The number of consumer
products using nanotechnology has more than doubled, from 212 to 475, in
the 14 months since the Wilson Center's Project on Emerging
Nanotechnologies (PEN) launched the world's first online inventory of
manufacturer-identified nanotech goods in March 2006. Noted as a resource
for advertised or labeled nanotechnology products in an article in the July
2007 issue of Consumer Reports magazine, the newly updated PEN list is
available free at http://www.nanotechproject.org/consumerproducts. It
includes clothing, cosmetics, bedding, jewelry, sporting goods, nutritional
and personal care items. It is searchable by product name, product
categories, company name, and key words in product descriptions.
- Nanoscale silver is the most cited nanomaterial used. It is found in 95
products or 20 percent of the inventory. Carbon, including carbon
nanotubes and fullerenes, is the second highest nanoscale material
- The food and beverages category, including containers and dietary
supplements, doubled to 61 products since last year.
- Merchandise from 20 countries is now represented. The United States
leads internationally with 52 percent or 247 consumer products that
contain nanotechnology. East Asia now boasts 123 products, a 58 percent
increase over last year.
- New products in the inventory include the Corsa Nanotech Ice Axe which
uses an innovative Sandvik Nanoflex(R) steel alloy that's 20 percent
lighter than normal steel and up to 60 percent stronger. There's also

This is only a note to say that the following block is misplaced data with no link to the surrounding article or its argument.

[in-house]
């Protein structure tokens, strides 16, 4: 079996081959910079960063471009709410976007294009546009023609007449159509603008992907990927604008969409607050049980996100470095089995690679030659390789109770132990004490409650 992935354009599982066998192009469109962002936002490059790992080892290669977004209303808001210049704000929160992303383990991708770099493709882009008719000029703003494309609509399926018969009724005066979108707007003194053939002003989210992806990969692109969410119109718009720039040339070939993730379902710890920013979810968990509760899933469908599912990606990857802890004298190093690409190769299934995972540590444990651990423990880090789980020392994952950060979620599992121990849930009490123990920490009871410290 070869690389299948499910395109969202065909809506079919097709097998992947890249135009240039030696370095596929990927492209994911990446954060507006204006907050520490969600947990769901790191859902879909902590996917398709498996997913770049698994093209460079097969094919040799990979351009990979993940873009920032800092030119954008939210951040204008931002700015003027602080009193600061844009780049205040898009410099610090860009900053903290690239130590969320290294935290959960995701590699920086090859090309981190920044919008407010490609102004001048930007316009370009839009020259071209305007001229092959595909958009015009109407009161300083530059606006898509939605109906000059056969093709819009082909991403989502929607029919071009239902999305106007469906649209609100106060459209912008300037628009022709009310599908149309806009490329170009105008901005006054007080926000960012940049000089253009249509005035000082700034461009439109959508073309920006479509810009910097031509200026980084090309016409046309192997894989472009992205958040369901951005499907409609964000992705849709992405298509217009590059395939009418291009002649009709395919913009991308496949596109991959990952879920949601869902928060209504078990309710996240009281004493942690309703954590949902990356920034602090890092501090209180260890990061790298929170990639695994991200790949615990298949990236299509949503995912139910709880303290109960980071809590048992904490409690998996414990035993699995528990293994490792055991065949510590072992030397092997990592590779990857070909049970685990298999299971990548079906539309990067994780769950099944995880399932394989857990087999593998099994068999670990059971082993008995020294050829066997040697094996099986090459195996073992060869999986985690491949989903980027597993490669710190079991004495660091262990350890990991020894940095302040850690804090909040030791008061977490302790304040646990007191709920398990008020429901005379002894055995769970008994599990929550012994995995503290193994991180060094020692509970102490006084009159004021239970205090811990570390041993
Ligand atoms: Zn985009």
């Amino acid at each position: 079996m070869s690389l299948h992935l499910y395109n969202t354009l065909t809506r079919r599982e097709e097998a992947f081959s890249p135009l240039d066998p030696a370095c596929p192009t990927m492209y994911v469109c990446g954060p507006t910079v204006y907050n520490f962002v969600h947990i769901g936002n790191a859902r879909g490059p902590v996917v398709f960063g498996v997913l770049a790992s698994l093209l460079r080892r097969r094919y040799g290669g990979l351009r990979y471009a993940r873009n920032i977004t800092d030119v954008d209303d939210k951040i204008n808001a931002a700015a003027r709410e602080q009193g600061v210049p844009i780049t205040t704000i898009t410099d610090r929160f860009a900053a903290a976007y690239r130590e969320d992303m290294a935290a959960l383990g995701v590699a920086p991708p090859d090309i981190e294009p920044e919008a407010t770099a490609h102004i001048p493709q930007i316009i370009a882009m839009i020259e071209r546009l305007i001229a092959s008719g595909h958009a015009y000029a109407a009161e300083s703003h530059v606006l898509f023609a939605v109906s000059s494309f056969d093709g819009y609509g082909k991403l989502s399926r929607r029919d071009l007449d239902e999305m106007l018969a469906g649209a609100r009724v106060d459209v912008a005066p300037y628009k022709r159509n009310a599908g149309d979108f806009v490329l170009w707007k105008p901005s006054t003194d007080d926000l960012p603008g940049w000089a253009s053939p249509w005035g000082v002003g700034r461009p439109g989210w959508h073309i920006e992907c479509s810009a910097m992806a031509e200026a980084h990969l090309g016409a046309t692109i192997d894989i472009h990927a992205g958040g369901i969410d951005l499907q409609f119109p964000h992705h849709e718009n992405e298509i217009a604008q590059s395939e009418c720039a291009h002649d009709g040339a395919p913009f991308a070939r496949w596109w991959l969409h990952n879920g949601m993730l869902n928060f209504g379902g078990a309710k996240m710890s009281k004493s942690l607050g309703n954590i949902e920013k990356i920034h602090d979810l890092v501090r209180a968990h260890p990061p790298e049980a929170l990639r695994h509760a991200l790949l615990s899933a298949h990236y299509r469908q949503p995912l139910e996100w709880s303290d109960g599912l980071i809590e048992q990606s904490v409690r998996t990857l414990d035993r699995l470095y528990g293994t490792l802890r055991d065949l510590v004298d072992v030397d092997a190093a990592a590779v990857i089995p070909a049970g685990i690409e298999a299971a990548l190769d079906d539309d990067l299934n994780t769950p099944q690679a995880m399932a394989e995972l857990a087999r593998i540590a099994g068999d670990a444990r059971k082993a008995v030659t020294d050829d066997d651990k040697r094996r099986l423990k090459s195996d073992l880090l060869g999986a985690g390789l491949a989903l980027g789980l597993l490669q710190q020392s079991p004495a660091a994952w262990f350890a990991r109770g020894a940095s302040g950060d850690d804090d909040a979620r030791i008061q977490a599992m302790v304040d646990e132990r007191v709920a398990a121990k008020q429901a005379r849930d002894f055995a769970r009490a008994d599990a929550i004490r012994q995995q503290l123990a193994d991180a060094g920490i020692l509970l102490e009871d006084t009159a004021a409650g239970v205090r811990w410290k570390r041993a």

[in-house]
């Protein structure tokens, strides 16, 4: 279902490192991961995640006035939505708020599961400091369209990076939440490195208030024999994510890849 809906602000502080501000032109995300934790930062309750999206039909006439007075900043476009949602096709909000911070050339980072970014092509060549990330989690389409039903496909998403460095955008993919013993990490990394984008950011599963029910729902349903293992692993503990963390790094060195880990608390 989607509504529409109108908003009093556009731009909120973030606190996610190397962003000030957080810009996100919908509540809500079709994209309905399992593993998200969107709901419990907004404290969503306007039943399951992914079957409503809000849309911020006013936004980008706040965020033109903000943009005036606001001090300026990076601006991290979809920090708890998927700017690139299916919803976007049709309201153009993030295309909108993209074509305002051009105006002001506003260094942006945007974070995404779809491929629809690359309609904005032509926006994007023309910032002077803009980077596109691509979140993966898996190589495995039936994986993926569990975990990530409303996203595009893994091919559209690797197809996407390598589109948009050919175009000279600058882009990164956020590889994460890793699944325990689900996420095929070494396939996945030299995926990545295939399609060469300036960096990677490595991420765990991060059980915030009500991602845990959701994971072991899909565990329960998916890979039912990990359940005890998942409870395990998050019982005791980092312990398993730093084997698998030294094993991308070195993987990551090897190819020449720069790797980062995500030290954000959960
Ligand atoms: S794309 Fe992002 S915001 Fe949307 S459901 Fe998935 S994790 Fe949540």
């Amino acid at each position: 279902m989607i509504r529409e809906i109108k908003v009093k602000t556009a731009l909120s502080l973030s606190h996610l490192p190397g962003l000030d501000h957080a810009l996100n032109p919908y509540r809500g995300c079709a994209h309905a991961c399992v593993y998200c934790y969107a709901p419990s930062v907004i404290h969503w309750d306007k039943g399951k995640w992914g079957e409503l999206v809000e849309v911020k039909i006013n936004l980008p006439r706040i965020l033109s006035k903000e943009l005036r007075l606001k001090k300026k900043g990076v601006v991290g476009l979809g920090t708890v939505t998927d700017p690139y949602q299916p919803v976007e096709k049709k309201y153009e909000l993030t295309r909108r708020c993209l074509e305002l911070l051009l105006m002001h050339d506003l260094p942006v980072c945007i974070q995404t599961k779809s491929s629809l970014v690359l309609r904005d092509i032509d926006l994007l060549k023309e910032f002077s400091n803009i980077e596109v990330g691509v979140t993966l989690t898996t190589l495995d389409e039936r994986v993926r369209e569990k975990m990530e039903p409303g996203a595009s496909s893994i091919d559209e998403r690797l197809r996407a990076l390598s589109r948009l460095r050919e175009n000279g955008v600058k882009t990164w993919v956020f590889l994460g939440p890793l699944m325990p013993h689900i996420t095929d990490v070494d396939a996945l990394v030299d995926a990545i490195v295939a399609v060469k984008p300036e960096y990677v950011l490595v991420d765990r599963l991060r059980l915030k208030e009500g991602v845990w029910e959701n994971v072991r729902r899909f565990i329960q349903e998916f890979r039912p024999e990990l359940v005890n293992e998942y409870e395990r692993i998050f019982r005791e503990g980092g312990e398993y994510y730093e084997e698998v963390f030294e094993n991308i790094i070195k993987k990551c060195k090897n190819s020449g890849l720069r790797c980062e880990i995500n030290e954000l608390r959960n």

Maat Crystal Clear Nano Silver -- a clear liquid dietary supplement
which peddles protection against colds, flu, and hundreds of diseases,
While polls show most Americans know little or nothing about
nanotechnology, in 2005 nanotechnology was incorporated into more than $30
billion in manufactured goods. By 2014, Lux Research estimates $2.6
trillion in manufactured goods will incorporate nanotechnology -- or about
15 percent of total global output.
"The use of nanotechnology in consumer products and industrial
applications is growing rapidly, with the products listed in the inventory
showing just the tip of the iceberg," said Project on Emerging
Nanotechnologies Science Advisor Andrew Maynard. "How consumers respond to
these early products -- in food, electronics, health care, clothing and
cars - - will be a litmus test for broader market acceptance of
nanotechnologies in the future."
Nanotechnology is the ability to measure, see, manipulate and
manufacture things usually between 1 and 100 nanometers (nm). A nanometer
is one billionth of a meter. A human hair is roughly 100,000 nanometers
wide. The limit of the human eye's capacity to see without a microscope is
about 10,000 nm.
The Project on Emerging Nanotechnologies is an initiative launched by
the Woodrow Wilson International Center for Scholars and The Pew Charitable
Trusts in 2005. It is dedicated to helping business, government and the
public anticipate and manage possible health and environmental implications
For information about the Center, visit http://www.wilsoncenter.org.